Overcoming The Anxiety of Conference Speaking, Tips From A First Time Speaker

I accidentally fell into my first speaking engagement last week at WordCamp Columbus 2014. I have many friends who are well-known speakers in the software development and design community but I've never stepped up and submitted a talk myself. I've had a crippling fear of public speaking since I learned it was a thing people do, and I allowed that to dictate a lot of my decisions over the years. And I nearly let it keep me from accepting this opportunity as well, until I didn't.

What made this time different was that everything came up so quickly and naturally that it just seemed kind of silly not to do it. With only a couple days to prepare, nobody expected us to have a well-polished slide deck or even a solid talk. My co-presenter Deborah Edwards-Onoro and WordCamp organizer Angie Meeker were both very encouraging. I felt supported, and when I thought about it, there really wasn't any reason to be anxious about it. Not to imply that anxiety is ever really reasonable...

And I felt better after I agreed to do it. I remembered my awesome speaker friends and the Accessibility experts I know and reached out to Jon Gibbins, who I had a great Accessibility discussion with at Brooklyn Beta last year, and asked if he had any suggestions. He pointed me toward the WP Accessibility Plugin and mentioned that many WordPress sites still use tabindex badly and it would be good to address that. Deborah had a lot of that info in her post that we used as our reference point for the talk as well. I summarized some of the other things we talked about in my post earlier this week.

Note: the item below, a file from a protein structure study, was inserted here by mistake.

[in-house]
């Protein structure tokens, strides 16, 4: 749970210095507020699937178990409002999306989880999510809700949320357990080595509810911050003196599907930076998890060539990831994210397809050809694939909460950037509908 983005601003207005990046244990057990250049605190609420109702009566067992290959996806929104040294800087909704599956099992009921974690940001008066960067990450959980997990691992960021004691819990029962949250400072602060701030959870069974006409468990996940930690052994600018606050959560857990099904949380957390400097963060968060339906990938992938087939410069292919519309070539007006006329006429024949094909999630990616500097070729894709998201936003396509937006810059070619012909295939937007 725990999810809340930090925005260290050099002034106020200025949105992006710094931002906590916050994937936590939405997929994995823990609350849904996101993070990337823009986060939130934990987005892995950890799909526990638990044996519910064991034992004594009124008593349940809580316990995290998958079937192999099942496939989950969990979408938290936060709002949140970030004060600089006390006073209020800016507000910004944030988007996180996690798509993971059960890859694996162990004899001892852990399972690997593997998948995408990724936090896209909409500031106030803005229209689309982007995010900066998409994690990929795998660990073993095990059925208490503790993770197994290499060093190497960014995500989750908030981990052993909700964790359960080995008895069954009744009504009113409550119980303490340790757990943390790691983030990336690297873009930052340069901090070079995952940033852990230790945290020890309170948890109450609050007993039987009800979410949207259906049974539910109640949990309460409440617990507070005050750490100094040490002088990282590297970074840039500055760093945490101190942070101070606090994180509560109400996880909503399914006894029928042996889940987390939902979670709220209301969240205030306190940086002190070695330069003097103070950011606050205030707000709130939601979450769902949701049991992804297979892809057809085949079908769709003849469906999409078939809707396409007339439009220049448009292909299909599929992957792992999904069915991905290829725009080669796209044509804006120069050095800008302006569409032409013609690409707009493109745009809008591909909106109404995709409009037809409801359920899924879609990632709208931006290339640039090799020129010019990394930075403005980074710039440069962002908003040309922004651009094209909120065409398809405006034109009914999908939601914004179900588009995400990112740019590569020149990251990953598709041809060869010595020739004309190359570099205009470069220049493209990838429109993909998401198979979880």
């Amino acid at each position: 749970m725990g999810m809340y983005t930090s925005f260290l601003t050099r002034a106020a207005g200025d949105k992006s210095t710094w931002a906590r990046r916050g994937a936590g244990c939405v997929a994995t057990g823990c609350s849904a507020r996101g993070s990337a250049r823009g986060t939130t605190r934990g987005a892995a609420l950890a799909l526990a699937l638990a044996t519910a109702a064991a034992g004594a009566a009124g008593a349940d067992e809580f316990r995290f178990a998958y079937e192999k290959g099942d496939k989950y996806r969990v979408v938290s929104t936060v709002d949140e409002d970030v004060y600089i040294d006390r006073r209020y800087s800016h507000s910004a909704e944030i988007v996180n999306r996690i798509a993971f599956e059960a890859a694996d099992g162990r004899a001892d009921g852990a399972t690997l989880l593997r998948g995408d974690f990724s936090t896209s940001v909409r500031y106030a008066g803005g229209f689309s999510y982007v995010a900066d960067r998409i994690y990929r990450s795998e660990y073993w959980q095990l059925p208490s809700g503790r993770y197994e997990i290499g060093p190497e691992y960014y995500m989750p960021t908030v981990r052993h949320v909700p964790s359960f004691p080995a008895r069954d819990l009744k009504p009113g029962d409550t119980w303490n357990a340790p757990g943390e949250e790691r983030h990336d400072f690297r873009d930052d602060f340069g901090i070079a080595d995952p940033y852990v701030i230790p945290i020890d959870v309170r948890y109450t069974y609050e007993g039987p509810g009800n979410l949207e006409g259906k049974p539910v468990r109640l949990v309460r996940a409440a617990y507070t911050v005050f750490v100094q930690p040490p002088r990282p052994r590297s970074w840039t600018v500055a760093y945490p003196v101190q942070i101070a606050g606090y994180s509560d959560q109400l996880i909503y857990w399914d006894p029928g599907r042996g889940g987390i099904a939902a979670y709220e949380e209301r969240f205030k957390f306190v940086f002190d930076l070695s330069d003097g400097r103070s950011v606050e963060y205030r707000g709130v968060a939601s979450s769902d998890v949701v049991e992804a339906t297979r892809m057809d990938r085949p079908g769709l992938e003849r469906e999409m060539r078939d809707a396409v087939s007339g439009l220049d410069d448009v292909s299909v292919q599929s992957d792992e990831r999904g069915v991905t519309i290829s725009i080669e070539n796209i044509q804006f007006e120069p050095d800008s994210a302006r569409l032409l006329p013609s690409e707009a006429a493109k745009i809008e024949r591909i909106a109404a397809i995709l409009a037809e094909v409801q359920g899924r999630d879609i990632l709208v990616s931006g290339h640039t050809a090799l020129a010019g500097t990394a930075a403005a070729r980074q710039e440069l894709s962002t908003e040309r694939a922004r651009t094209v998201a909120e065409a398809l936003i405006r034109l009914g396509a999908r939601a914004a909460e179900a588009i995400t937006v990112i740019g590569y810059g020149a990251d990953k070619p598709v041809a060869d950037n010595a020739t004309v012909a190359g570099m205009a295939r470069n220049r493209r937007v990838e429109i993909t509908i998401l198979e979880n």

I also drew inspiration from this great post from Kathy Sierra I read a while back about focusing on the message rather than your presentation skills:

When you design for a user experience, you quit focusing on your skills and start focusing on their skills. What experience can you help them have? Can you give them a more powerful perspective? Can you give them a new idea with immediate implementation steps they can't wait to work on? Can you give them a clear way to finally explain something to others that they've been feeling but could not articulate? Can you give them a new tip or trick that has such a high-payoff it feels like a superpower? Can you give them knowledge and insight into a tough topic, so they can have more interesting, high-resolution conversations in the hallway?